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Estimating activity cycles with probabilistic methods: II. The Mount Wilson Ca H&K data

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Lehtinen,  Jyri
Department Sun and Heliosphere, Max Planck Institute for Solar System Research, Max Planck Society;
Max Planck Research Group in Solar and Stellar Magnetic Activity (Mag Activity) – SOLSTAR, Max Planck Institute for Solar System Research, Max Planck Society;

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Käpylä,  Maarit J.
Department Sun and Heliosphere, Max Planck Institute for Solar System Research, Max Planck Society;
Max Planck Research Group in Solar and Stellar Magnetic Activity (Mag Activity) – SOLSTAR, Max Planck Institute for Solar System Research, Max Planck Society;

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Citation

Olspert, N., Lehtinen, J., Käpylä, M. J., Pelt, J., & Grigorievskiy, A. (2018). Estimating activity cycles with probabilistic methods: II. The Mount Wilson Ca H&K data. Astronomy and Astrophysics, 619: A6. doi:10.1051/0004-6361/201732525.


Cite as: http://hdl.handle.net/21.11116/0000-0003-91F9-0
Abstract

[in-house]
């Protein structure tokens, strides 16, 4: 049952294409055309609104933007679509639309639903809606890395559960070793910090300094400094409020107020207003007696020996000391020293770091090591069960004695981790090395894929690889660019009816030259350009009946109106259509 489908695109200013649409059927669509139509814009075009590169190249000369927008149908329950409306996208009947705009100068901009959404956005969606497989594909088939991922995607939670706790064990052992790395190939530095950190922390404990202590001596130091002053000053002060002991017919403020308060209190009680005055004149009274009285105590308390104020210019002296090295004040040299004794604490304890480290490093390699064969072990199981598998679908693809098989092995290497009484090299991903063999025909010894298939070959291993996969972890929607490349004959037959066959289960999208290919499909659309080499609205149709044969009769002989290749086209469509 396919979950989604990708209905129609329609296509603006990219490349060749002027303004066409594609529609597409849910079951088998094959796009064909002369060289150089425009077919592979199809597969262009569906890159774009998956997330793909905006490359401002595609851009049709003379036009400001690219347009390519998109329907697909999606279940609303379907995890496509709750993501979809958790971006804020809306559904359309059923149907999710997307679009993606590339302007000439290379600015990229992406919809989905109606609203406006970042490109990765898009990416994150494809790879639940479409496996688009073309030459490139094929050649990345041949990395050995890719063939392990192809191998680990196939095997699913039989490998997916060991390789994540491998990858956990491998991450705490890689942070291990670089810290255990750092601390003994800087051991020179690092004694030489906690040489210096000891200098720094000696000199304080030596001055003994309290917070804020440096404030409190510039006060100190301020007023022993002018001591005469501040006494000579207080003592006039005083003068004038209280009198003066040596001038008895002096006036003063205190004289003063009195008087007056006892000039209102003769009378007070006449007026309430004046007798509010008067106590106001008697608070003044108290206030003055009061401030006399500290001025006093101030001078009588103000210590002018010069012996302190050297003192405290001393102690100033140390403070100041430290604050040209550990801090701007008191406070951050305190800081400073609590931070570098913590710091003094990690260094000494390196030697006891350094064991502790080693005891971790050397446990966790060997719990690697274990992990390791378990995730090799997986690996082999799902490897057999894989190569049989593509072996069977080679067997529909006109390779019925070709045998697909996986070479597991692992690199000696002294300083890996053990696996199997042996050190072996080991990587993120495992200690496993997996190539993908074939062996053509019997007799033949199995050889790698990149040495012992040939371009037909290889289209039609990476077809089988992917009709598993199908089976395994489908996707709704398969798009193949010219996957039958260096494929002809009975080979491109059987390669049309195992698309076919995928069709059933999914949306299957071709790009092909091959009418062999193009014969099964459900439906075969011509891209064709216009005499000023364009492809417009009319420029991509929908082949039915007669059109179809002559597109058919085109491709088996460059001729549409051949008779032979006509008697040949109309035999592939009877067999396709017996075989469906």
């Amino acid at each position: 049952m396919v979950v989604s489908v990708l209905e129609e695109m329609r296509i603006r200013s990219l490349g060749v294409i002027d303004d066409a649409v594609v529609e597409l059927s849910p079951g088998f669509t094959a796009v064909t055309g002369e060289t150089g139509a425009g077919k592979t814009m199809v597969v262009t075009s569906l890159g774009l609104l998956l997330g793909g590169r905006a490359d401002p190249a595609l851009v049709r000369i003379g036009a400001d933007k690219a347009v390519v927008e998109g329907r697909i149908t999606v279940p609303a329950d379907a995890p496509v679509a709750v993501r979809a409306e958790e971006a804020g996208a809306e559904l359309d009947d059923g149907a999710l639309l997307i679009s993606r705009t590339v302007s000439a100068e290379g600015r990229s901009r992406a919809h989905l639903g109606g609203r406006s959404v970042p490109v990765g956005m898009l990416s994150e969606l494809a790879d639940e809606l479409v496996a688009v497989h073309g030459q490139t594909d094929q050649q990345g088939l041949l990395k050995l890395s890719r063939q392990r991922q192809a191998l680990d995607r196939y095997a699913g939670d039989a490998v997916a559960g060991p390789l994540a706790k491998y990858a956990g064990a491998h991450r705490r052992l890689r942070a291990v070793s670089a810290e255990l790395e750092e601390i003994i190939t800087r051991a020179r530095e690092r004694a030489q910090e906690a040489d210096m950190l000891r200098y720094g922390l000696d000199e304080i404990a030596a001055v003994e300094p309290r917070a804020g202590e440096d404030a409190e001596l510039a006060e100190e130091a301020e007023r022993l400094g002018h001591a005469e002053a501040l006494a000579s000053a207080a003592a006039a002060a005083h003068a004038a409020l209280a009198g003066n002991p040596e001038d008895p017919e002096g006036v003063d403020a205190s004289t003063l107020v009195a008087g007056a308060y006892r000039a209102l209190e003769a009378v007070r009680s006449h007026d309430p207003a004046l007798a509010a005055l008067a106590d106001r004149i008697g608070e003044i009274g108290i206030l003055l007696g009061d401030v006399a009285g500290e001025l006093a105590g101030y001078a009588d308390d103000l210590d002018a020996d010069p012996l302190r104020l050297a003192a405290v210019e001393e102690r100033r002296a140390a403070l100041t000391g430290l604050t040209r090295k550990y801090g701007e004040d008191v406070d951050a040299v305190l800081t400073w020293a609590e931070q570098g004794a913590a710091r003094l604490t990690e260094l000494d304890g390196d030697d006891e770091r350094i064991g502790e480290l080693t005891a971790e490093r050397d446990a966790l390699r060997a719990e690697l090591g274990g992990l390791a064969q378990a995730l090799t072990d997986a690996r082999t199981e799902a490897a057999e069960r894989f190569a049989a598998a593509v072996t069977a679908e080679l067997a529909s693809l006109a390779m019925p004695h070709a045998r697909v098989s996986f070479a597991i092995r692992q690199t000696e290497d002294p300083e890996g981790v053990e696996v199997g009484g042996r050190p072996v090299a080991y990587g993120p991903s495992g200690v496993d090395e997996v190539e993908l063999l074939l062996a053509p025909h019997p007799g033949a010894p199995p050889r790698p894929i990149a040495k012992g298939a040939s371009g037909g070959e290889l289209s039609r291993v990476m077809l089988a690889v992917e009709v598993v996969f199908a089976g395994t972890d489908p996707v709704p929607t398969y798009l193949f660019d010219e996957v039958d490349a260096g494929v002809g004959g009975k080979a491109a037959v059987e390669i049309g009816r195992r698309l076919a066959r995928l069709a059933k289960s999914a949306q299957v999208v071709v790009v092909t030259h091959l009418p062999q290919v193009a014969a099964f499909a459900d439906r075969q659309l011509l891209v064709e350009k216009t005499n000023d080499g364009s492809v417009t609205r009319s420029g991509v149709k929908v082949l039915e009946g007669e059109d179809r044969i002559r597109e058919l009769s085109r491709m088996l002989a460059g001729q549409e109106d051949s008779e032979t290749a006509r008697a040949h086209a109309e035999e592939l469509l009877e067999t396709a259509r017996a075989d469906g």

Context. Debate over the existence of branches in the stellar activity-rotation diagrams continues. Application of modern time series analysis tools to study the mean cycle periods in chromospheric activity index is lacking. Aims. We develop such models, based on Gaussian processes (GPs), for one-dimensional time series and apply it to the extended Mount Wilson Ca H&K sample. Our main aim is to study how the previously commonly used assumption of strict harmonicity of the stellar cycles as well as handling of the linear trends affect the results. Methods. We introduce three methods of different complexity, starting with Bayesian harmonic regression model, followed by GP regression models with periodic and quasi-periodic covariance functions. We also incorporate a linear trend as one of the components. We construct rotation to magnetic cycle period ratio-activity (RCRA) diagrams and apply a Gaussian mixture model to learn the optimal number of clusters explaining the data. Results. We confirm the existence of two populations in the RCRA diagram; this finding is robust with all three methods used. We find only one significant trend in the inactive population, namely that the cycle periods get shorter with increasing rotation, leading to a positive slope in the RCRA diagram. This is in contrast with earlier studies, that postulate the existence of trends of different types in both of the populations. Our data is consistent with only two activity branches (inactive, transitional) instead of three (inactive, active, transitional) such that the active branch merges together with the transitional one. The retrieved stellar cycles are uniformly distributed over the RHK′ activity index, indicating that the operation of stellar large-scale dynamos carries smoothly over the Vaughan-Preston gap. At around the solar activity index, however, indications of a disruption in the cyclic dynamo action are seen. Conclusions. Our study shows that stellar cycle estimates from time series the length of which is short in comparison to the searched cycle itself depend significantly on the model applied. Such model-dependent aspects include the improper treatment of linear trends, while the assumption of strict harmonicity can result in the appearance of double cyclicities that seem more likely to be explained by the quasi-periodicity of the cycles. In the case of quasi-periodic GP models, which we regard the most physically motivated ones, only 15 stars were found with statistically significant cycles against red noise model. The periodicities found have to, therefore, be regarded as suggestive.